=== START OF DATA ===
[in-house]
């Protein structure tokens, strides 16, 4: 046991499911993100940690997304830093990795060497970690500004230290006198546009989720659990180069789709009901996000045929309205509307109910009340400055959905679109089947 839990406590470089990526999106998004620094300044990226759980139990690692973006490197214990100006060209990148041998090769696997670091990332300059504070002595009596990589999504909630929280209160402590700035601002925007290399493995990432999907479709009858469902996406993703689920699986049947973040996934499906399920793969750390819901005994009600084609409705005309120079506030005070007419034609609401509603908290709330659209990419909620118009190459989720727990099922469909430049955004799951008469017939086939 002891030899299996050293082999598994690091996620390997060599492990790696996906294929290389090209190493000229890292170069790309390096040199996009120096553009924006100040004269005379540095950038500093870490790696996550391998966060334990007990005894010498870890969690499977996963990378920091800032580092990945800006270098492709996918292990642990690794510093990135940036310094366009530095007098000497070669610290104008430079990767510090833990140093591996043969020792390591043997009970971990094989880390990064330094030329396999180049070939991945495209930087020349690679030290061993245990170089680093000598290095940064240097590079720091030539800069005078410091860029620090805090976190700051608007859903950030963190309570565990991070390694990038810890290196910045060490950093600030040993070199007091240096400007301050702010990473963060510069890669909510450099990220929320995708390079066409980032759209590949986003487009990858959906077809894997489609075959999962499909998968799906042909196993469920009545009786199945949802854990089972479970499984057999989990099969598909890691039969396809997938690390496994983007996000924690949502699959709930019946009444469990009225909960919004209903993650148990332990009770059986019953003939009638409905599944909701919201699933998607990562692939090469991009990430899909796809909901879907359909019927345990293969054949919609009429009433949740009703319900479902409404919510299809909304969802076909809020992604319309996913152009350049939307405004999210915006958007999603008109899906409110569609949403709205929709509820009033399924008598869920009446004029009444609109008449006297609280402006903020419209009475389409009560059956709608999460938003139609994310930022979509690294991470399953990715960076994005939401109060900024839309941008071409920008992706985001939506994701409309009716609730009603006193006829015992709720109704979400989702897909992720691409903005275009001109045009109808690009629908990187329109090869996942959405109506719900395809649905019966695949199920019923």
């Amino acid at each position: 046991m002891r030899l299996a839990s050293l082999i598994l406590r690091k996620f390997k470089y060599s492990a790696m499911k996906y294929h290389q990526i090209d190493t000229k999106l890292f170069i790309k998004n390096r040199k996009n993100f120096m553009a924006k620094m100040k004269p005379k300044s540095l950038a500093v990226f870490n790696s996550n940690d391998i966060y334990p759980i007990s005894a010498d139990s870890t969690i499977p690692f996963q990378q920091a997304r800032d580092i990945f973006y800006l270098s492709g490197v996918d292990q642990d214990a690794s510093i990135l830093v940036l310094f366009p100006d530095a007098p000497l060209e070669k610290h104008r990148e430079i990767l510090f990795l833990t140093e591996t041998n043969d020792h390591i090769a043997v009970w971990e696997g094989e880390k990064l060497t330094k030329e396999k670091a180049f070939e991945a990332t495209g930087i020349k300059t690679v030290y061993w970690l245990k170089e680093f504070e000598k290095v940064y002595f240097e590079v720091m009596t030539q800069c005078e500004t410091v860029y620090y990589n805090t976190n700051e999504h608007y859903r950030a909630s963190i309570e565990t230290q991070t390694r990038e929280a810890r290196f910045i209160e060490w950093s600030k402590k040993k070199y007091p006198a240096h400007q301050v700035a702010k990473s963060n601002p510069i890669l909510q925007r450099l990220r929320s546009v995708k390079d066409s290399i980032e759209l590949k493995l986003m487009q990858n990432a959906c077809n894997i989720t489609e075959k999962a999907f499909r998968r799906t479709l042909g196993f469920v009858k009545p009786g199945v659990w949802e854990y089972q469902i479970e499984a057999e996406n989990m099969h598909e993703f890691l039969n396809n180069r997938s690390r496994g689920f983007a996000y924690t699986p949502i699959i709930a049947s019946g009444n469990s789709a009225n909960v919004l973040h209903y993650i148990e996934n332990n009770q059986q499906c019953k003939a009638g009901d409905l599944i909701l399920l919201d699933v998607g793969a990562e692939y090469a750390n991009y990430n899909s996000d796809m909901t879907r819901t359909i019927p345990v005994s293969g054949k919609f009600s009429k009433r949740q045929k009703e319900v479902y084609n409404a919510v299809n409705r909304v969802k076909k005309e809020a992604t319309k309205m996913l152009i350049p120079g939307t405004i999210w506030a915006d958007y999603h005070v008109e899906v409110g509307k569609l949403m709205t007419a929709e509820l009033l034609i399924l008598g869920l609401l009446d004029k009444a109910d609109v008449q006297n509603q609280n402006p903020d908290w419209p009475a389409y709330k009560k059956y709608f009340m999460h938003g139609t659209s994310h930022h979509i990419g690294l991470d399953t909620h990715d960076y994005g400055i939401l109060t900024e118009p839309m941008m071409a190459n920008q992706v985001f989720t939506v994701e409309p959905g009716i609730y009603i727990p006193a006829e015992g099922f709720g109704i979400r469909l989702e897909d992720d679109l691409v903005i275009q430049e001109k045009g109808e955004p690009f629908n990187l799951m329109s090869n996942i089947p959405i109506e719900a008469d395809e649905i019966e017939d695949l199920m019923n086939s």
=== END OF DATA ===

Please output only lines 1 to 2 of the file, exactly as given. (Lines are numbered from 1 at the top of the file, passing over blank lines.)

[in-house]
């Protein structure tokens, strides 16, 4: 046991499911993100940690997304830093990795060497970690500004230290006198546009989720659990180069789709009901996000045929309205509307109910009340400055959905679109089947 839990406590470089990526999106998004620094300044990226759980139990690692973006490197214990100006060209990148041998090769696997670091990332300059504070002595009596990589999504909630929280209160402590700035601002925007290399493995990432999907479709009858469902996406993703689920699986049947973040996934499906399920793969750390819901005994009600084609409705005309120079506030005070007419034609609401509603908290709330659209990419909620118009190459989720727990099922469909430049955004799951008469017939086939 002891030899299996050293082999598994690091996620390997060599492990790696996906294929290389090209190493000229890292170069790309390096040199996009120096553009924006100040004269005379540095950038500093870490790696996550391998966060334990007990005894010498870890969690499977996963990378920091800032580092990945800006270098492709996918292990642990690794510093990135940036310094366009530095007098000497070669610290104008430079990767510090833990140093591996043969020792390591043997009970971990094989880390990064330094030329396999180049070939991945495209930087020349690679030290061993245990170089680093000598290095940064240097590079720091030539800069005078410091860029620090805090976190700051608007859903950030963190309570565990991070390694990038810890290196910045060490950093600030040993070199007091240096400007301050702010990473963060510069890669909510450099990220929320995708390079066409980032759209590949986003487009990858959906077809894997489609075959999962499909998968799906042909196993469920009545009786199945949802854990089972479970499984057999989990099969598909890691039969396809997938690390496994983007996000924690949502699959709930019946009444469990009225909960919004209903993650148990332990009770059986019953003939009638409905599944909701919201699933998607990562692939090469991009990430899909796809909901879907359909019927345990293969054949919609009429009433949740009703319900479902409404919510299809909304969802076909809020992604319309996913152009350049939307405004999210915006958007999603008109899906409110569609949403709205929709509820009033399924008598869920009446004029009444609109008449006297609280402006903020419209009475389409009560059956709608999460938003139609994310930022979509690294991470399953990715960076994005939401109060900024839309941008071409920008992706985001939506994701409309009716609730009603006193006829015992709720109704979400989702897909992720691409903005275009001109045009109808690009629908990187329109090869996942959405109506719900395809649905019966695949199920019923």